"I don't know why people respond to these books. They do the way I do. I wrote it for me, it's exactly what I want to read," Meyer says of her Twilight beginnings.
"I had a specific audience, a 29-year-old mother of three. No one was supposed to read this except for me. And if I had any idea that anyone else was going to see what I was doing, I would never have been able to finish it."
"It was a really pleasant exchange from the beginning. I gather it is not that typical. They (Summit Entertainment) were really interested in my ideas. I did not want to step on anyone's toes. I didn't know how to make a movie. I didn't want to make it worse. I let them come to me and they did. They kept me in the loop with the script and what are your thoughts? They opened themselves up there. I sent them back the script with red markers across the whole thing. It was like, 'wouldn't Bella say this more like this?' It was not this entire scene needs to go. They took 90 percent of what I said and incorporated it into the script."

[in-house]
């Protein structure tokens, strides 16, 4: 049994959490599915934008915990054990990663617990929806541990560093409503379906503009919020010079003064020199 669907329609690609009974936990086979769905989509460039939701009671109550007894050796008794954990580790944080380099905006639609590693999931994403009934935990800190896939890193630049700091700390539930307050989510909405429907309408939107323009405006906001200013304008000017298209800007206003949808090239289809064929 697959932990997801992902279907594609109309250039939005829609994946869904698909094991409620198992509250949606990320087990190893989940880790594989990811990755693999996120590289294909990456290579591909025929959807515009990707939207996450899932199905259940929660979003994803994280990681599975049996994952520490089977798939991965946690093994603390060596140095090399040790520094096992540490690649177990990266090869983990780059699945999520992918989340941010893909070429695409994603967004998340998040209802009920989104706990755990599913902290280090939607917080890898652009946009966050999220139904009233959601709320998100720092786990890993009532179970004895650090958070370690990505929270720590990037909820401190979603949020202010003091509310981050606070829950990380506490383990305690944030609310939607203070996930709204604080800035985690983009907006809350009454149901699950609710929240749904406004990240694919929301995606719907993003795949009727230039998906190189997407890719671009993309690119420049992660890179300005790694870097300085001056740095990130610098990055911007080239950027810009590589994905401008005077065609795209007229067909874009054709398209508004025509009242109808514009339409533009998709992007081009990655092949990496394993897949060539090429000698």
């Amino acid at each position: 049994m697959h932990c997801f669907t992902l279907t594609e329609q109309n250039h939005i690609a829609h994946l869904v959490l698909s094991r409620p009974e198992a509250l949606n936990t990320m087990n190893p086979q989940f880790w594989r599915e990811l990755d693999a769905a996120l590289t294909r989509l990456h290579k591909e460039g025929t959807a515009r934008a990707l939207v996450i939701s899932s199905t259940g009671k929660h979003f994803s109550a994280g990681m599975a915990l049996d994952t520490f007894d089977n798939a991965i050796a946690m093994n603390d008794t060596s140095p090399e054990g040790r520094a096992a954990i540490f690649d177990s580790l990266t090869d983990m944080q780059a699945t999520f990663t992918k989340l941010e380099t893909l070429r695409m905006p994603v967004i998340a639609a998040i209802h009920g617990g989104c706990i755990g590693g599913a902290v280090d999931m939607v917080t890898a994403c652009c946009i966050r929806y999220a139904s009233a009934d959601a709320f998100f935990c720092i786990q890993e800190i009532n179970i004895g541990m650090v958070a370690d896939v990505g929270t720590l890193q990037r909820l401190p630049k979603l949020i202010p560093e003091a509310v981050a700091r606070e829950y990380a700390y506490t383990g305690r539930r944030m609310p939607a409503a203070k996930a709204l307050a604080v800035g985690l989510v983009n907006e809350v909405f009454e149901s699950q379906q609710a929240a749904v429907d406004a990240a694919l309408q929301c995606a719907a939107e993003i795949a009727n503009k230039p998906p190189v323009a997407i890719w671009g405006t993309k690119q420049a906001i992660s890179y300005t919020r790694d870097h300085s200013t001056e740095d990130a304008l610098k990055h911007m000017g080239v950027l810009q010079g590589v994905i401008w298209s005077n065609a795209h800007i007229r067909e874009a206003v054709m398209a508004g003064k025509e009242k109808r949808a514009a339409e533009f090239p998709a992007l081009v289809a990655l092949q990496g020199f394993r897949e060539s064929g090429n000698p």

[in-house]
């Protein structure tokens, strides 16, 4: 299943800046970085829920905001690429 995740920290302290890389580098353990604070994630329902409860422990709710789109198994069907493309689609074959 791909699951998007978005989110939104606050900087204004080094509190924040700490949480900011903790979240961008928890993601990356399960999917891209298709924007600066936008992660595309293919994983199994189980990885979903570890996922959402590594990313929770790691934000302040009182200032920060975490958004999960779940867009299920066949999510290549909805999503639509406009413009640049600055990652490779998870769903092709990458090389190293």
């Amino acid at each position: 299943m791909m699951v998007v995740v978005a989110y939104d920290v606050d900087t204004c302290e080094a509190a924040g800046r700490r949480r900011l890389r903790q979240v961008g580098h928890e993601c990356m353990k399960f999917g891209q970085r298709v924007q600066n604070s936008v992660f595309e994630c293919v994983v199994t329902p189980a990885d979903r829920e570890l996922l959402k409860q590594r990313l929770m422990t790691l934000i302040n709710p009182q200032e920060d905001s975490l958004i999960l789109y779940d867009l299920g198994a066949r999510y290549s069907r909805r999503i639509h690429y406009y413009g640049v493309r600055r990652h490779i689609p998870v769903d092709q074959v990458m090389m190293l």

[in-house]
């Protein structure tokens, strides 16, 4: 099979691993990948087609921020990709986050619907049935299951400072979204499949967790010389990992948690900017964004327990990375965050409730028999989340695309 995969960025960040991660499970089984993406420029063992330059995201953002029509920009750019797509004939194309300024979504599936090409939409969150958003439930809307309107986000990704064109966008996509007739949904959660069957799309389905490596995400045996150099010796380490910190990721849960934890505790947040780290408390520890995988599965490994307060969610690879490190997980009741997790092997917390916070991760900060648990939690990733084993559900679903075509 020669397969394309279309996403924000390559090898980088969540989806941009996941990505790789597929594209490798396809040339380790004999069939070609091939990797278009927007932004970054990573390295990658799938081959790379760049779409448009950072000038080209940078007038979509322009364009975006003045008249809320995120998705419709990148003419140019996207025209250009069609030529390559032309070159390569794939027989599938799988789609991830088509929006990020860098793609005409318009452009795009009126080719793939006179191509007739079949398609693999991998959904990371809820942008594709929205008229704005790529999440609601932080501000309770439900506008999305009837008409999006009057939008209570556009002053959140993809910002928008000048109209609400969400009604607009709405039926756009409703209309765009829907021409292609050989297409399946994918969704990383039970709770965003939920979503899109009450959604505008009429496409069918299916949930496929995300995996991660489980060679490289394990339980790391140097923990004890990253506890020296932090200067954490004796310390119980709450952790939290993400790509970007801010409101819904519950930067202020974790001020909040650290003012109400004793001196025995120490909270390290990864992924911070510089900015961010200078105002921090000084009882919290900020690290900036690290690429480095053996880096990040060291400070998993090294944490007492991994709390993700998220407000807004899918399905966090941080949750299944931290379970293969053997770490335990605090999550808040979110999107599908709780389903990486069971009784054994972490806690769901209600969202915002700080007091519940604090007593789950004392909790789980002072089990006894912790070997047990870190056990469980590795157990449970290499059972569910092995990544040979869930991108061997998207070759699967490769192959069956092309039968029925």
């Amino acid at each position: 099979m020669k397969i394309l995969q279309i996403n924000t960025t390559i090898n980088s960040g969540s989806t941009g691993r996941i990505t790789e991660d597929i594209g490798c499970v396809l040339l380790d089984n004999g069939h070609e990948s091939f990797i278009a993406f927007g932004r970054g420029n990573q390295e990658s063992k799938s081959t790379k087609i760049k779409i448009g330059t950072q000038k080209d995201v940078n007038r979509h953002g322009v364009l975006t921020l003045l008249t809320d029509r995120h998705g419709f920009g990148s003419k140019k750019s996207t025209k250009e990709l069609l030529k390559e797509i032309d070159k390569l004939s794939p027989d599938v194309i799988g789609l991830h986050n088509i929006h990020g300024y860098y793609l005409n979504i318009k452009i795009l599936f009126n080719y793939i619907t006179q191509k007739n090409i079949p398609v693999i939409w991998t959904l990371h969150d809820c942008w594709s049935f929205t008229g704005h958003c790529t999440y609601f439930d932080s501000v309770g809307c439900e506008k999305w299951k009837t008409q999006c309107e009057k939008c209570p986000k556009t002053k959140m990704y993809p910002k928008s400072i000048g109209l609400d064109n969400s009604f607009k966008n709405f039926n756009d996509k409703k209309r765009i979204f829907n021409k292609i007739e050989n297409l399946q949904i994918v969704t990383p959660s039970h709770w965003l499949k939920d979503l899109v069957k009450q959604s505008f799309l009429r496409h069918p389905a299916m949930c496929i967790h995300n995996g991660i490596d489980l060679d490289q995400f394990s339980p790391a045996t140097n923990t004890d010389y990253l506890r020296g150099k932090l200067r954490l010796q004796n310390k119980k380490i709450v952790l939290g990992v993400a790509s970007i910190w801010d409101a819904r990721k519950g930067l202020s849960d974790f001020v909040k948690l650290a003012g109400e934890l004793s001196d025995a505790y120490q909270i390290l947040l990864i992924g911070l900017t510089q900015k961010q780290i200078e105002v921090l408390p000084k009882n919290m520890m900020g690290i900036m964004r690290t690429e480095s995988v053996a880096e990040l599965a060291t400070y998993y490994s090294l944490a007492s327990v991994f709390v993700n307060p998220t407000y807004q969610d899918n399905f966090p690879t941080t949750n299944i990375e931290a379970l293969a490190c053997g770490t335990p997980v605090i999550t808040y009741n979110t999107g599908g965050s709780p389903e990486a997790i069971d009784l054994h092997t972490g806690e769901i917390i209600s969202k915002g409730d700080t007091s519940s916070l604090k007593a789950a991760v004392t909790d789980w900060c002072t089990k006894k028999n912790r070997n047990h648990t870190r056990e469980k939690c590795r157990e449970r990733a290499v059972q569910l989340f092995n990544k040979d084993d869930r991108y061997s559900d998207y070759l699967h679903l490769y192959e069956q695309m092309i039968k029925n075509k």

Aspects of the filmmaking process that the author was worried about, Hardwicke had anticipated. "She got it. I loved working with her. She's really cool to hang out with. She's really an awesome person. Catherine's fantastic."
"Rob, we sat down and talked about Edward's character before filming started when I came in and met everyone. (Laughs) It wasn't an argument, but we actually disagreed on this character. He's like, 'no, it's this way.' The funny part about it is here we are arguing about a fictional character and yet in the performance, he did what he wanted. It was still exactly what I wanted. That was really cool," Meyer says.
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